Red Light and Melatonin in Horses

Low intensity red light at night did not impact the pattern of melatonin secretion in this study.
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barn light night horse

There have only been limited studies on the consequences of erratic white light exposure to horses at night, yet various lighting strategies used to control mare estrus cycles are examples of how sensitive horses are to ambient light.

When shut up for the night, many barns still keep some lights on in and around the barn for owners and barn managers to access their horses for night monitoring or in the event of an emergency. White light is known for its tendency to suppress melatonin production and interfere with normal circadian rhythms. Melatonin produced rhythmically in response to environmental photoperiod signals has an important role in regulation of biological rhythms. In addition to modulating daily and seasonal changes that impact hair growth or shedding and reproductive activity, melatonin is important to maintain general health, particularly for night-time rest periods and immune function. Melatonin receptor sites exist not just in the brain but also throughout peripheral organs.

In humans, even dim white light at night is known to impair cognition, increase depression and disturb the sleep-wake cycle. There have only been limited studies on the consequences of erratic white light exposure to horses at night, yet various lighting strategies used to control mare estrus cycles are examples of how sensitive horses are to ambient light.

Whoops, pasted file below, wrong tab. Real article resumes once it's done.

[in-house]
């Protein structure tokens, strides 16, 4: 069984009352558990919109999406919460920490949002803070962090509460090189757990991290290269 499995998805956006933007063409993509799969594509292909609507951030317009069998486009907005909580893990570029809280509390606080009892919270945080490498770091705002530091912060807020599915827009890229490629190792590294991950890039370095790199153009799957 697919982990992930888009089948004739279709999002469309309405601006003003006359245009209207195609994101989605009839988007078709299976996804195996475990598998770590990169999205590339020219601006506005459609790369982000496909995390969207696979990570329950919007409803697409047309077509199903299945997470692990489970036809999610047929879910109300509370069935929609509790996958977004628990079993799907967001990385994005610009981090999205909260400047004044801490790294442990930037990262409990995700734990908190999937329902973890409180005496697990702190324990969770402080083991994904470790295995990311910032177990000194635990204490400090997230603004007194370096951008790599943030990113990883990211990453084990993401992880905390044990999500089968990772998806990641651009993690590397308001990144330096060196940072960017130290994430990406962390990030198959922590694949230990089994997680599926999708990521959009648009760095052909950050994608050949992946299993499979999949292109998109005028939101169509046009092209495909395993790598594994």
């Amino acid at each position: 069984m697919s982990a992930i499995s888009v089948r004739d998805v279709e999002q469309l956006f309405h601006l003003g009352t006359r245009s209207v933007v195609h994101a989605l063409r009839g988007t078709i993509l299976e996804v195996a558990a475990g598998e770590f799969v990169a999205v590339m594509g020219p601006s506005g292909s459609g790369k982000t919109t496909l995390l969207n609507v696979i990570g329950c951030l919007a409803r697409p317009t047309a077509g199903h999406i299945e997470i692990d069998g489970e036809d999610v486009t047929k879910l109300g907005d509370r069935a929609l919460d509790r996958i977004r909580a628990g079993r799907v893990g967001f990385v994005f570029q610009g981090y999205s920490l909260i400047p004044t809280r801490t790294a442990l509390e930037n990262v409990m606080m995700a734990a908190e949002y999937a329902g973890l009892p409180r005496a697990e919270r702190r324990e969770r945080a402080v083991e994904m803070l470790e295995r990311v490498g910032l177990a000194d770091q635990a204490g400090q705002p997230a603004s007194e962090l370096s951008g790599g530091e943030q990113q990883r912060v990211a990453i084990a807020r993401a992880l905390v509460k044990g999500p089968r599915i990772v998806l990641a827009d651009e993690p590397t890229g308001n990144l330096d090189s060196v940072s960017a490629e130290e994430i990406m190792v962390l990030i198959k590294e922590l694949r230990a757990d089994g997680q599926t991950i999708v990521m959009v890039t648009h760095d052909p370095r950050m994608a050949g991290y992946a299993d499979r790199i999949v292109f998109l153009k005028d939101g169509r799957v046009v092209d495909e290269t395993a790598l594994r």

An Irish study tested whether low-intensity red light used as an alternative to white light would be perceived by horses as darkness and not interfere with night-time physiology [Murphy, B.A.; O’Brien, C.; Elliott, J.A. Red light at night permits the nocturnal rise of melatonin production in horses. The Veterinary Journal Aug 2019, volume 252; https://www.sciencedirect.com/science/article/pii/S109002331930098X]. 

The red light suggested as useful is one with a narrow bandwidth at wavelengths less than 600 nm. An example of this type of light is the red bulb found in photographic darkrooms.

In this study, the red light used provided sufficient visibility for humans to interact with horses at night, including obtaining rectal temperatures and collecting and labeling blood samples. 

Low intensity red light at night did not impact the pattern of melatonin secretion in this study and is, therefore, unlikely to impact the physiology of circadian or seasonal regulation.

There was an added bonus—the improved well-being of humans interacting with the horses in a red-light environment. Handlers reported that they experienced improved sleep and athletic performance.

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